We all "make city". We are part of a democratic community. We actively and cooperatively search for solutions and make decisions - based on constitutionality, respect and responsibility. How do we develop future strategies for our cities that are based on the common good and social cohesion? How can self-organised coproduction be realised in order to develop ideas on an equal footing, to make decisions together and to create a co-productive city?
In our lively urban societies, the willingness to get involved is growing. Whether for the common good or for their own interests: Many people are ready to get actively involved in urban development and confidently experiment with formats and approaches. The reasons for this growing commitment also lie in the intensification of conflicts in everyday urban life: about inexpensive living space, fair distribution of public space, sustainable mobility or the protection of self-determined, non-commercial living spaces - and last but not least about the sovereignty of interpretation and the balance of power in the urban development. For many people, the “classic” formalised cooperation between citizens, politics and administration is no longer enough. They want more direct and quicker influence on local decision-making processes.
The willingness to commit and to voluntary civil responsibility is a good tradition in the development of the European city. Many civil society actors in urban development work for the common good and provide mutual solidarity. They network, develop new ideas and implement them with a lot of fun in new formats and clearly in public space. These “city makers” seek support, activate other participants and create new civil society offers for the neighbourhood or the entire city.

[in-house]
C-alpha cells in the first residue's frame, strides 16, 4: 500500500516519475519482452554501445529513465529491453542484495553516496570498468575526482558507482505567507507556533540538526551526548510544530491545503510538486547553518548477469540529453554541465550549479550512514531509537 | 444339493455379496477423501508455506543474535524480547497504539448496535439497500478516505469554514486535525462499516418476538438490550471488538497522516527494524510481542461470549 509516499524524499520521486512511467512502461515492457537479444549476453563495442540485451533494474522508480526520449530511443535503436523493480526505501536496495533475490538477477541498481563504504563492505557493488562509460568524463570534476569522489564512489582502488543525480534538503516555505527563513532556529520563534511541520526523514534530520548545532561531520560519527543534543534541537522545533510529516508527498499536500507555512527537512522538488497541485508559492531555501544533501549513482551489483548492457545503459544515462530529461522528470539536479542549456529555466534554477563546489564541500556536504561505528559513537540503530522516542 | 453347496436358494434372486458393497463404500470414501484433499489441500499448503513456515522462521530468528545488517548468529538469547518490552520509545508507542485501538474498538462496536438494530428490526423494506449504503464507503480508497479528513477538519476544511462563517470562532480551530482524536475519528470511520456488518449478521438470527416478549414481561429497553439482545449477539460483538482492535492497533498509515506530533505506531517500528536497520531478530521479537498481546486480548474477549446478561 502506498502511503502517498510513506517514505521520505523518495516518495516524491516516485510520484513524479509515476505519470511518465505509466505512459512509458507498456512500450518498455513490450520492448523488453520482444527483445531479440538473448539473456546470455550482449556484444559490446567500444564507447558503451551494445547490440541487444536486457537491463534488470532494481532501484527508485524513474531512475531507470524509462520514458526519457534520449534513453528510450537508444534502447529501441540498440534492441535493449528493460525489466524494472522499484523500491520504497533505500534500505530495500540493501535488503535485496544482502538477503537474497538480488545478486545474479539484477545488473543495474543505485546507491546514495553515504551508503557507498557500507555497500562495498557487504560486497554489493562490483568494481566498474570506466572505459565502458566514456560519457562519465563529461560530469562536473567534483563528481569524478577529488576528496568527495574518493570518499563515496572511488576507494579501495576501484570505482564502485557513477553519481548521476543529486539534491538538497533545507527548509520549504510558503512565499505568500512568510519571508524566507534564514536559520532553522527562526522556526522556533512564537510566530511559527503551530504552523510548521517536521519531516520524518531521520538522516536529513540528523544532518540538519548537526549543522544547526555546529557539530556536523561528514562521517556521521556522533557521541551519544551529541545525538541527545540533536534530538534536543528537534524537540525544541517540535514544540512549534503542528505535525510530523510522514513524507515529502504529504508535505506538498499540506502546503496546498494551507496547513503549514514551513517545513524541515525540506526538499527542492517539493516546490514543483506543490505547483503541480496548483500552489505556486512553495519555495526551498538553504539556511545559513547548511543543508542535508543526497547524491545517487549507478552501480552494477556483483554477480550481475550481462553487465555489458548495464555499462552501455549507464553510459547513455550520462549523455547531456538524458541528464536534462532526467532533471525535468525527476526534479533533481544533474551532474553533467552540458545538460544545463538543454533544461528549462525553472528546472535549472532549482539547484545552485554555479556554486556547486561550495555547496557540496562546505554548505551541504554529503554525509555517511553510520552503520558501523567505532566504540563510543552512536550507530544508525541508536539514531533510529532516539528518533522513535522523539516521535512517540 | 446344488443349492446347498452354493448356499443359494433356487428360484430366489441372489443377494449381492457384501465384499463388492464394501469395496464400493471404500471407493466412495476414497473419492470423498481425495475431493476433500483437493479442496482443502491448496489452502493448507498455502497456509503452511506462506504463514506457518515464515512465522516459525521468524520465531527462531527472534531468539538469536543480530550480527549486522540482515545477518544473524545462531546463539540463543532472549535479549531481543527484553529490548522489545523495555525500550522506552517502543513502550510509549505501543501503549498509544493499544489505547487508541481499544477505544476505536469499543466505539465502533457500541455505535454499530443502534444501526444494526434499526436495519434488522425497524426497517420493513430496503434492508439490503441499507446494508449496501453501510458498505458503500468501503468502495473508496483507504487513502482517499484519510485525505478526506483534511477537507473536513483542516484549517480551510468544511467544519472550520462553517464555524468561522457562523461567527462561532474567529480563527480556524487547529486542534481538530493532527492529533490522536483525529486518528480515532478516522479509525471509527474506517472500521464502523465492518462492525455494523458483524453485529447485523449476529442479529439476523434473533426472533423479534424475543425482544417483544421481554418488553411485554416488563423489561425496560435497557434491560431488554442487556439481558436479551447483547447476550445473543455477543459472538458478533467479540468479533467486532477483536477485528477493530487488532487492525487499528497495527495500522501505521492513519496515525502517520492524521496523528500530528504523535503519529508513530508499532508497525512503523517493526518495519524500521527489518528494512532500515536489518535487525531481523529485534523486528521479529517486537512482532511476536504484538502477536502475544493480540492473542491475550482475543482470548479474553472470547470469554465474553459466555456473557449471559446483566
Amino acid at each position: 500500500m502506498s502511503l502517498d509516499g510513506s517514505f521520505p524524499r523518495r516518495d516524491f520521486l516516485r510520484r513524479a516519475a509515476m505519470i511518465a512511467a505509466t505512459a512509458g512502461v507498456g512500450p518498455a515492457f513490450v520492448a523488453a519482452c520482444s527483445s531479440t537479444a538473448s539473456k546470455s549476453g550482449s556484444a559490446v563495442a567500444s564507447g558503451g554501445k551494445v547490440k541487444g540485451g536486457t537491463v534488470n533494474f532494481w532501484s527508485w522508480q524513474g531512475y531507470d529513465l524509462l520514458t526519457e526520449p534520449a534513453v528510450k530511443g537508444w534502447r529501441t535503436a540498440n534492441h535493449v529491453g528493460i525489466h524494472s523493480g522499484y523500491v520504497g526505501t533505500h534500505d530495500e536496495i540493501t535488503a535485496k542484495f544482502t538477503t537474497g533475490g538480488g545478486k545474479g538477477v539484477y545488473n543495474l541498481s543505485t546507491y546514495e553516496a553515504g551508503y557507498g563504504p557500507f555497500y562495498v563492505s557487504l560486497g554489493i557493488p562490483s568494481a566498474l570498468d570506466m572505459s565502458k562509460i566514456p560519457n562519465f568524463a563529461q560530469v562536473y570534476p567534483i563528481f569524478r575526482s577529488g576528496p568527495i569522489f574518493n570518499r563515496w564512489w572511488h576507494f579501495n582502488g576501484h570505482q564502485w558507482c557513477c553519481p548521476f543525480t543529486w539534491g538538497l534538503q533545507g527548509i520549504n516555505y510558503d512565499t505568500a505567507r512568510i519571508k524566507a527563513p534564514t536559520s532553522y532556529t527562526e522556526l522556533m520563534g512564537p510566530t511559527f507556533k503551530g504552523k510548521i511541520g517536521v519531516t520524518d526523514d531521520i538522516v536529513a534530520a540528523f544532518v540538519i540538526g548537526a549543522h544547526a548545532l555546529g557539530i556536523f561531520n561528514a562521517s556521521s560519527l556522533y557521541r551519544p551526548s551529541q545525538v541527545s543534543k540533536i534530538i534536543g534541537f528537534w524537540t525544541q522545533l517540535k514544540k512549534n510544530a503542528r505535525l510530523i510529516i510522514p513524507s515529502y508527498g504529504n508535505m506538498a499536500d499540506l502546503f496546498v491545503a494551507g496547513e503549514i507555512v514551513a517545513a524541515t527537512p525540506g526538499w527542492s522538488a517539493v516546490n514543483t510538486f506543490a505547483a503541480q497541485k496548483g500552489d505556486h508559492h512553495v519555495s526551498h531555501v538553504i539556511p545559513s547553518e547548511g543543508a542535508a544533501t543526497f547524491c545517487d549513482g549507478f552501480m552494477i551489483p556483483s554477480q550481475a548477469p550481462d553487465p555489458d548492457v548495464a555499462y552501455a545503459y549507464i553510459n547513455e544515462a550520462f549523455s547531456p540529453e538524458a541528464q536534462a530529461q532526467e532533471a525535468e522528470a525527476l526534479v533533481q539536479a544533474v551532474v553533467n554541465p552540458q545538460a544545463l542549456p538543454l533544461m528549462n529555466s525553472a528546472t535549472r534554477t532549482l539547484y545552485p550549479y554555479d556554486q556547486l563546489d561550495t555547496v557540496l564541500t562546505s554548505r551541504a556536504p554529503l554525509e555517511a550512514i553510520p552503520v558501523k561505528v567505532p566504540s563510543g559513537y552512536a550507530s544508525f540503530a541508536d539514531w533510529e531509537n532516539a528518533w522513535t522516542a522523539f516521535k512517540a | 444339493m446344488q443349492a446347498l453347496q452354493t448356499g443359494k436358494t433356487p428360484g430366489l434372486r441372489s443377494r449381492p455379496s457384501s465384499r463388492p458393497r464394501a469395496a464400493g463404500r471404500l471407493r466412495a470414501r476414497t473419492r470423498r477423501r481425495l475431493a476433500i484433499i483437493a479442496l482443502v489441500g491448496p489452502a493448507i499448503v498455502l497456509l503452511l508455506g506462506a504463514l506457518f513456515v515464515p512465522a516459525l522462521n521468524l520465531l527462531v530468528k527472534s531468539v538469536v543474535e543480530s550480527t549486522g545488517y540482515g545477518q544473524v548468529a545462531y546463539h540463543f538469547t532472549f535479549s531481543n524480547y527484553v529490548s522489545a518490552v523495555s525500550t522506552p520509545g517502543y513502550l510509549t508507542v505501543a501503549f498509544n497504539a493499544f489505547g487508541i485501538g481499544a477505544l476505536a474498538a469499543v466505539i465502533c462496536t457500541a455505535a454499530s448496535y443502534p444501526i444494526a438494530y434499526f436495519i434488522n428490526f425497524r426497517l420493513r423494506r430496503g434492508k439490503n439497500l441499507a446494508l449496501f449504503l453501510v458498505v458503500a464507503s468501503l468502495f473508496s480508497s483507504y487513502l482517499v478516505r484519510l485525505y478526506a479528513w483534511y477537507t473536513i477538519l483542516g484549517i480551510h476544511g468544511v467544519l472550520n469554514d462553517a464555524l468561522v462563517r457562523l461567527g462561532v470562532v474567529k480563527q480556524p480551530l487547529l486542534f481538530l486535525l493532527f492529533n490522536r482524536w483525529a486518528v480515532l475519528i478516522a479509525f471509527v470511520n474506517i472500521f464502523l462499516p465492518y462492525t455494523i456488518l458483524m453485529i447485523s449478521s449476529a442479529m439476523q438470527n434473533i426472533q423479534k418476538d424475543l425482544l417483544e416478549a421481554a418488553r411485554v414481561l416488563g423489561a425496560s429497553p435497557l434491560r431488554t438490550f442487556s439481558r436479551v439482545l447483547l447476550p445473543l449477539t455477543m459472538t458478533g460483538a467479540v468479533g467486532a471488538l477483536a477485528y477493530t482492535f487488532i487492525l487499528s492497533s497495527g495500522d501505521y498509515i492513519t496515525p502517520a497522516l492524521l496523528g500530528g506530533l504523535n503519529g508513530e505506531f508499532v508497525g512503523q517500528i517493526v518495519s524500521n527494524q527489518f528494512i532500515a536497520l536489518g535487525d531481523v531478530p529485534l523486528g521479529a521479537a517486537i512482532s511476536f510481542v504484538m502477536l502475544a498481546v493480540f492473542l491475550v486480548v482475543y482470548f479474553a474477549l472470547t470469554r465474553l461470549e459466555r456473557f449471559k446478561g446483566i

A sustainable urban development policy is aimed at continuously expanding the possibilities for coproduction - to “make a city”. This means, for example, improving opportunities for participation or trying out new collaboration structures. Processes continue to develop in the city's coproduction. Traditional roles are changing, and communication is increasingly taking place in virtual space. The relationship between the actors, civil society, the democratically elected representatives, the administration and other experts from science, business and practice is changing. In the sense of a representative democracy, new balances and cooperative approaches must continue to be negotiated and tested in the future.
The National Urban Development Policy is a platform for the further development of public service-oriented, coproductive spatial and urban development processes. In project calls and research projects, actors try out innovative processes and bring them into practice throughout Germany.